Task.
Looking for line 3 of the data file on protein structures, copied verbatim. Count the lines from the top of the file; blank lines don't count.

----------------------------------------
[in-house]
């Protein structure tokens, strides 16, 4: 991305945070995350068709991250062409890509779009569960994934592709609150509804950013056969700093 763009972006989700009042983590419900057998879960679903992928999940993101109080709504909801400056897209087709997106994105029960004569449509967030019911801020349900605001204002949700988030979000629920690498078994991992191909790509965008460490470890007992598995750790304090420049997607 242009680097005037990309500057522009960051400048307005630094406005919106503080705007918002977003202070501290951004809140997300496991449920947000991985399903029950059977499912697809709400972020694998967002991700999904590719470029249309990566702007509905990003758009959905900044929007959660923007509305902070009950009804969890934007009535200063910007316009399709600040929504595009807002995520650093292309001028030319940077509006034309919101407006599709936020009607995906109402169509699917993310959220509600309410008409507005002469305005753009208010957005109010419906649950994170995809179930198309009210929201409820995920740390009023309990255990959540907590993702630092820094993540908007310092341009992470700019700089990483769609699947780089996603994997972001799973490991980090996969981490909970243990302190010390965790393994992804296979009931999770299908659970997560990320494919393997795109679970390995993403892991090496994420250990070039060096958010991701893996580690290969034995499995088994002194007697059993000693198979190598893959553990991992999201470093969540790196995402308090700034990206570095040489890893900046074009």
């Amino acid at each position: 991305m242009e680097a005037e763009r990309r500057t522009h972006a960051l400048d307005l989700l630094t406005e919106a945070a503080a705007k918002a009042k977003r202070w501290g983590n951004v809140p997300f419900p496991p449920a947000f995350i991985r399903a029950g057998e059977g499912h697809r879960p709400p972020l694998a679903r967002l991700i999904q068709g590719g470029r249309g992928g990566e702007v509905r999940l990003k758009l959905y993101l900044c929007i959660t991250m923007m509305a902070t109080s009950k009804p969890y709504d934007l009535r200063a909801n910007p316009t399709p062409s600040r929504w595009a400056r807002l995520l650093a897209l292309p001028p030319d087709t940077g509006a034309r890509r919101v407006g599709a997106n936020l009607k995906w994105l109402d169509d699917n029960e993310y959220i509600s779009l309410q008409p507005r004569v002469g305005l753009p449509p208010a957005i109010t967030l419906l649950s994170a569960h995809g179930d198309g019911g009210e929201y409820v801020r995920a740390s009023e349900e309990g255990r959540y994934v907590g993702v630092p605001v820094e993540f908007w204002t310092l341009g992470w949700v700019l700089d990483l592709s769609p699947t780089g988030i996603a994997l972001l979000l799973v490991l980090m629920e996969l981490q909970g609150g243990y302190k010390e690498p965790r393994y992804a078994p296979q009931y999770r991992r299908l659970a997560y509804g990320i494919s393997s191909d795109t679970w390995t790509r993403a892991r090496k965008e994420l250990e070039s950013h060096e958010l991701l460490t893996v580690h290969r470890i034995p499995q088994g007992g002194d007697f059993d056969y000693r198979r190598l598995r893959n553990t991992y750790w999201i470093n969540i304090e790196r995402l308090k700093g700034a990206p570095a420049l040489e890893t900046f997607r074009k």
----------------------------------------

């Amino acid at each position: 991305m242009e680097a005037e763009r990309r500057t522009h972006a960051l400048d307005l989700l630094t406005e919106a945070a503080a705007k918002a009042k977003r202070w501290g983590n951004v809140p997300f419900p496991p449920a947000f995350i991985r399903a029950g057998e059977g499912h697809r879960p709400p972020l694998a679903r967002l991700i999904q068709g590719g470029r249309g992928g990566e702007v509905r999940l990003k758009l959905y993101l900044c929007i959660t991250m923007m509305a902070t109080s009950k009804p969890y709504d934007l009535r200063a909801n910007p316009t399709p062409s600040r929504w595009a400056r807002l995520l650093a897209l292309p001028p030319d087709t940077g509006a034309r890509r919101v407006g599709a997106n936020l009607k995906w994105l109402d169509d699917n029960e993310y959220i509600s779009l309410q008409p507005r004569v002469g305005l753009p449509p208010a957005i109010t967030l419906l649950s994170a569960h995809g179930d198309g019911g009210e929201y409820v801020r995920a740390s009023e349900e309990g255990r959540y994934v907590g993702v630092p605001v820094e993540f908007w204002t310092l341009g992470w949700v700019l700089d990483l592709s769609p699947t780089g988030i996603a994997l972001l979000l799973v490991l980090m629920e996969l981490q909970g609150g243990y302190k010390e690498p965790r393994y992804a078994p296979q009931y999770r991992r299908l659970a997560y509804g990320i494919s393997s191909d795109t679970w390995t790509r993403a892991r090496k965008e994420l250990e070039s950013h060096e958010l991701l460490t893996v580690h290969r470890i034995p499995q088994g007992g002194d007697f059993d056969y000693r198979r190598l598995r893959n553990t991992y750790w999201i470093n969540i304090e790196r995402l308090k700093g700034a990206p570095a420049l040489e890893t900046f997607r074009k």